Jerry Springer's Final Thoughts

And so it's over. Graduate Collaborative Studio is coming to a close.

I must admit, this class has not been what I expected. I thought the course would be more concentrated on partnered studio executions. Instead, we seemed to focus more on appreciating and basking in the glow of collective artwork. I think of this class as an artistic Intro to Yoga; we didn't come to blow away calories, but to because mentally and physically equipped for something more. We now have a set of mental tools we may later employ to mediate, invent, self-enlighten, or even burn fat, if we so choose.

While not homework-heavy, this class has been, at times, intellectually taxing. It has forced me to increase my mental flexibility in ways I didn't realize I could- or should- be flexible.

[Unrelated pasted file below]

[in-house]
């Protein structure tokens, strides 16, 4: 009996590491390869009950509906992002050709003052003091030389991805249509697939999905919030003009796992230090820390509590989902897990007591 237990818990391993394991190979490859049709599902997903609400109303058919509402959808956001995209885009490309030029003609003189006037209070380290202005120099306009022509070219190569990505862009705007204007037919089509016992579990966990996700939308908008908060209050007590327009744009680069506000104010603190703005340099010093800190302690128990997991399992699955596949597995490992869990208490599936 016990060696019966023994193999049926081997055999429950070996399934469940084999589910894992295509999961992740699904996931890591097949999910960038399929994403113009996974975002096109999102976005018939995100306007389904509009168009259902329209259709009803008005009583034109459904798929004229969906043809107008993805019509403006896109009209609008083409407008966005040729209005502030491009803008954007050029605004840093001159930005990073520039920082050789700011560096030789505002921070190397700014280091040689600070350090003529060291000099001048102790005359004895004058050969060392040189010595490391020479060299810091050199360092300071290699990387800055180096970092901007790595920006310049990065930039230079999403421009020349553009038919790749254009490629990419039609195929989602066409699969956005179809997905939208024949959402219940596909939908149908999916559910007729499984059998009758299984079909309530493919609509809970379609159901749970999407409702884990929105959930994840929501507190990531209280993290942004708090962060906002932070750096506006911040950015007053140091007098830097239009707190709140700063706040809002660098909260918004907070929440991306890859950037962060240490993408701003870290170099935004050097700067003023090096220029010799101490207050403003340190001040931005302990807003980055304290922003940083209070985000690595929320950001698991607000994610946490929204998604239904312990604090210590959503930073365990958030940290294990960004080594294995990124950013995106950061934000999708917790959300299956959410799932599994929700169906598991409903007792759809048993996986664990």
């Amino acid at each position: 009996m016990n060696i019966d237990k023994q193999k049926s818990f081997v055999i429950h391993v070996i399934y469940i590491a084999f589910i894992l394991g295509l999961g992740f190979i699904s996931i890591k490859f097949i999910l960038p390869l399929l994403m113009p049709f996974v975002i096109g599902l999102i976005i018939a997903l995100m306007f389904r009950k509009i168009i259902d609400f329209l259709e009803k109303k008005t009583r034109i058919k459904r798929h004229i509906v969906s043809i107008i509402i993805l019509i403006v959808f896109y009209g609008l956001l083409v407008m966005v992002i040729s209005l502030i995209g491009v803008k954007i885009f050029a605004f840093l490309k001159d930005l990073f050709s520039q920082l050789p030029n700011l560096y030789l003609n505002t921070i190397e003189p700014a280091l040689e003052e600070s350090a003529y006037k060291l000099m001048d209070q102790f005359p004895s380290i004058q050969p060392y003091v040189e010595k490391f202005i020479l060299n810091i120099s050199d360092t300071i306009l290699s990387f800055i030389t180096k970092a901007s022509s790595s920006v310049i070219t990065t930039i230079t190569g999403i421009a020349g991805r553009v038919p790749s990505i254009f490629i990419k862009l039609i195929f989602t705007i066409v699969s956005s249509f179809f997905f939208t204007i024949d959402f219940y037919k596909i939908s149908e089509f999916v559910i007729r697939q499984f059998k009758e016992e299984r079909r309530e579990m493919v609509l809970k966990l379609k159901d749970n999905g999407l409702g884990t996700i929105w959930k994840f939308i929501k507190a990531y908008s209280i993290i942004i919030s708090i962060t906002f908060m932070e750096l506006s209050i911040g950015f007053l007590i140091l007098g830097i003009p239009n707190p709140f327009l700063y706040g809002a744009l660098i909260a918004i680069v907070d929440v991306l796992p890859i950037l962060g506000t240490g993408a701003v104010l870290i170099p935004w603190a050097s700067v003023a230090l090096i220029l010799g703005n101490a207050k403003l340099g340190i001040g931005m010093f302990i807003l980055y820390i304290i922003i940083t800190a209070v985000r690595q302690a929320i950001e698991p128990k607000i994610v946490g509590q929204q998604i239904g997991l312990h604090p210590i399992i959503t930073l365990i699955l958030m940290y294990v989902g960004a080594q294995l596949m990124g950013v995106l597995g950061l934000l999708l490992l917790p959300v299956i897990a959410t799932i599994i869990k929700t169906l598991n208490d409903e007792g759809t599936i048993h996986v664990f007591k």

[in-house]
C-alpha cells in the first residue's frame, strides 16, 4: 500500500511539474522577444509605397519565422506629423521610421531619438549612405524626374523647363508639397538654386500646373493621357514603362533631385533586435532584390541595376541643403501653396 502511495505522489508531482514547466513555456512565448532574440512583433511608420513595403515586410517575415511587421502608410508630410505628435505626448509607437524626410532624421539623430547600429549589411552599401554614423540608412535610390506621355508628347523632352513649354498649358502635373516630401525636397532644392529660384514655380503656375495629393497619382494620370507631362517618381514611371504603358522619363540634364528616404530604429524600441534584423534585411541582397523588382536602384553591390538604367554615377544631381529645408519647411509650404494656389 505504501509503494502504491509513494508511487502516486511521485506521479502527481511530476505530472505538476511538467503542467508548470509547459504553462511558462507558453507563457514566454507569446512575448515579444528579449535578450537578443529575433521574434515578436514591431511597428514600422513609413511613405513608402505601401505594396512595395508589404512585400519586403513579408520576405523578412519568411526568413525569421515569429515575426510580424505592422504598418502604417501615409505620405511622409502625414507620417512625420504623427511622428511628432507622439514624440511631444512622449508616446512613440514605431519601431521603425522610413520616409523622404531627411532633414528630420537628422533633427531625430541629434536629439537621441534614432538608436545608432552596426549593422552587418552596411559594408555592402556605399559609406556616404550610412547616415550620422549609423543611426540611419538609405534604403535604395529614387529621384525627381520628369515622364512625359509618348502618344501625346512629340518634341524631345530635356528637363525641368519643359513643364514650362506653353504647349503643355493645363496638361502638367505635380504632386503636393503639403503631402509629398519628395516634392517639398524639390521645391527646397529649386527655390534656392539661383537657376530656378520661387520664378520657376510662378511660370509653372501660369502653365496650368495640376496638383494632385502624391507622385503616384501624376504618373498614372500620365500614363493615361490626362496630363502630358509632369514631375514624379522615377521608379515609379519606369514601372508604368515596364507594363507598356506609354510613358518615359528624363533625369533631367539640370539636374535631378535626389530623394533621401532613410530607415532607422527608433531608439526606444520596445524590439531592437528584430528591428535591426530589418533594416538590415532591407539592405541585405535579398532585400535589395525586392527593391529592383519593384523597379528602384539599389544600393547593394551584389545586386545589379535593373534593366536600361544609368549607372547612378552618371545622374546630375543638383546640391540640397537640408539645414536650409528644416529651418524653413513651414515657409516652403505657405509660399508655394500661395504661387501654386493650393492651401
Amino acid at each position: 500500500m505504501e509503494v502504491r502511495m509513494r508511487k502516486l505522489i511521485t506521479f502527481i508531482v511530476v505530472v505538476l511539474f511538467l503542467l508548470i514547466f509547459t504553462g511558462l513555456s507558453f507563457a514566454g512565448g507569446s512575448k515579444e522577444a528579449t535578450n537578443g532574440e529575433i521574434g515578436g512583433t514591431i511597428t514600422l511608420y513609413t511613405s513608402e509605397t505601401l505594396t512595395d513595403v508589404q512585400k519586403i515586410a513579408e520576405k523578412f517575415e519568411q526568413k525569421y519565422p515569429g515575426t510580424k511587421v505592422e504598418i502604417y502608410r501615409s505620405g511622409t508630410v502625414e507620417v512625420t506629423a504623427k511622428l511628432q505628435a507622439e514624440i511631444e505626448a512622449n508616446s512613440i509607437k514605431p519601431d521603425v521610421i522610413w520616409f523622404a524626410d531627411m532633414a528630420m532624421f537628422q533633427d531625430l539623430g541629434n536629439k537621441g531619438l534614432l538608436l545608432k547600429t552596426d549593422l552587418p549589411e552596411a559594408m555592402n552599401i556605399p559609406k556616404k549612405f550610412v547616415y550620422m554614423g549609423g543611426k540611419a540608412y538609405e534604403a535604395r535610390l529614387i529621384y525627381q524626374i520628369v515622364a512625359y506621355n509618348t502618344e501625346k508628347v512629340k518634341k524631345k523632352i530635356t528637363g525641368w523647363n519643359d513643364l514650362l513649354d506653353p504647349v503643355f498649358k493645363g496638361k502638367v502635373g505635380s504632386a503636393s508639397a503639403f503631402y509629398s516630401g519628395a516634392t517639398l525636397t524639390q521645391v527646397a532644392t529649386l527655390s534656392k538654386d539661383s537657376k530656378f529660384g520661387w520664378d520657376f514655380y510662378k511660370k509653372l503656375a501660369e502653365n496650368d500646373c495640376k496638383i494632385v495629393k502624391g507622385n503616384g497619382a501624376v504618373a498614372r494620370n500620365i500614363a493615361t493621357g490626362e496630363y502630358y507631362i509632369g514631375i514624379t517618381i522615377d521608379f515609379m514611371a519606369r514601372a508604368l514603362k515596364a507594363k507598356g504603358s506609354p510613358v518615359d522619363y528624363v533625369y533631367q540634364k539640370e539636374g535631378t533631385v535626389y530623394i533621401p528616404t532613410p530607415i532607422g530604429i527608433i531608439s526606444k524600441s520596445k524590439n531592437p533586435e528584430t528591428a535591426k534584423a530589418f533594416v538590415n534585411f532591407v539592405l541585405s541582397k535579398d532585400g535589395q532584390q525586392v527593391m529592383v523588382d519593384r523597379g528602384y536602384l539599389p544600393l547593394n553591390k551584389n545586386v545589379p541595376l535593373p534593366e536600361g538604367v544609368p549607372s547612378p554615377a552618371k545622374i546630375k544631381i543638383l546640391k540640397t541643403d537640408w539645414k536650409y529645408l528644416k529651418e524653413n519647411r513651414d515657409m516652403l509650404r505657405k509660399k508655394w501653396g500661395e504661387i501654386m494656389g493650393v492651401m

If I may be very honest, I was skeptical about this second project. I was wondering if it was "our" project or just Mark's with which we students were assisting. I felt the students did not have much creative control, but rather served as a sounding board and toolbox with which Mark could flesh out and fix his conceptual idea.

Since it's execution, however, I feel differently. Sure, I still think the project was 'Mark's' more than ours, but it was not devoid of education for us students. (In fact, it was shockingly cool.)

Perhaps the whole intention of the exercise was to bring us to the truth collaborative spirit. That is, being in art collective often means supporting the team, not necessarily getting equal influence. After all, sometimes co-authors serve more as assistants and reinforcements. If all the work goes under the name of the collective, in this case called the fall 2008 Graduate Collaborative Studio, who cares who has the most intellectual input? Maybe Mark has been trying to teach us a lesson about the aesthetic greater good.

Then again, maybe he just wanted some free help.

At the Tootsie Pop owl says, "The world may never know," but if we choose to learn from this, who needs to?

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